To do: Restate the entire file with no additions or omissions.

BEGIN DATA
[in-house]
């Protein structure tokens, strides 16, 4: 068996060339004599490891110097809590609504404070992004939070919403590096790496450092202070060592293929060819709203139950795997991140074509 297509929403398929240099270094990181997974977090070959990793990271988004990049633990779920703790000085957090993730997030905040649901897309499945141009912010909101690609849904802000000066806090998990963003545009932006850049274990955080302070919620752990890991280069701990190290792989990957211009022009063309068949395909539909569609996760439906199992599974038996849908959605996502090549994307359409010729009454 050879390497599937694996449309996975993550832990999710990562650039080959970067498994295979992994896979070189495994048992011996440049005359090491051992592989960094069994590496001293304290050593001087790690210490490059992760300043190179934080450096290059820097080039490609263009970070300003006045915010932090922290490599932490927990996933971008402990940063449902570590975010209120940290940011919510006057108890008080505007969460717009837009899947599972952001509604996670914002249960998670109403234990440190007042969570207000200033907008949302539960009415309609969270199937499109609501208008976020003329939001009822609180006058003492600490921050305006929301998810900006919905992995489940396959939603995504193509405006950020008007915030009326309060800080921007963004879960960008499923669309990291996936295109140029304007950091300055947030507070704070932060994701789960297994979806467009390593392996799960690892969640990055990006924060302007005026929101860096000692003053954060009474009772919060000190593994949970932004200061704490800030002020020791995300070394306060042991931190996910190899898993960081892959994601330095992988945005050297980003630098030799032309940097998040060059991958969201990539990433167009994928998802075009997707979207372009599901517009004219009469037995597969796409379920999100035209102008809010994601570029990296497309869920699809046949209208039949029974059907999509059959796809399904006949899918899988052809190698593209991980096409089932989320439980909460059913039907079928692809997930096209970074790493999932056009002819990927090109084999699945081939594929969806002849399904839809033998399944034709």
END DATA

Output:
[in-house]
């Protein structure tokens, strides 16, 4: 068996060339004599490891110097809590609504404070992004939070919403590096790496450092202070060592293929060819709203139950795997991140074509 297509929403398929240099270094990181997974977090070959990793990271988004990049633990779920703790000085957090993730997030905040649901897309499945141009912010909101690609849904802000000066806090998990963003545009932006850049274990955080302070919620752990890991280069701990190290792989990957211009022009063309068949395909539909569609996760439906199992599974038996849908959605996502090549994307359409010729009454 050879390497599937694996449309996975993550832990999710990562650039080959970067498994295979992994896979070189495994048992011996440049005359090491051992592989960094069994590496001293304290050593001087790690210490490059992760300043190179934080450096290059820097080039490609263009970070300003006045915010932090922290490599932490927990996933971008402990940063449902570590975010209120940290940011919510006057108890008080505007969460717009837009899947599972952001509604996670914002249960998670109403234990440190007042969570207000200033907008949302539960009415309609969270199937499109609501208008976020003329939001009822609180006058003492600490921050305006929301998810900006919905992995489940396959939603995504193509405006950020008007915030009326309060800080921007963004879960960008499923669309990291996936295109140029304007950091300055947030507070704070932060994701789960297994979806467009390593392996799960690892969640990055990006924060302007005026929101860096000692003053954060009474009772919060000190593994949970932004200061704490800030002020020791995300070394306060042991931190996910190899898993960081892959994601330095992988945005050297980003630098030799032309940097998040060059991958969201990539990433167009994928998802075009997707979207372009599901517009004219009469037995597969796409379920999100035209102008809010994601570029990296497309869920699809046949209208039949029974059907999509059959796809399904006949899918899988052809190698593209991980096409089932989320439980909460059913039907079928692809997930096209970074790493999932056009002819990927090109084999699945081939594929969806002849399904839809033998399944034709």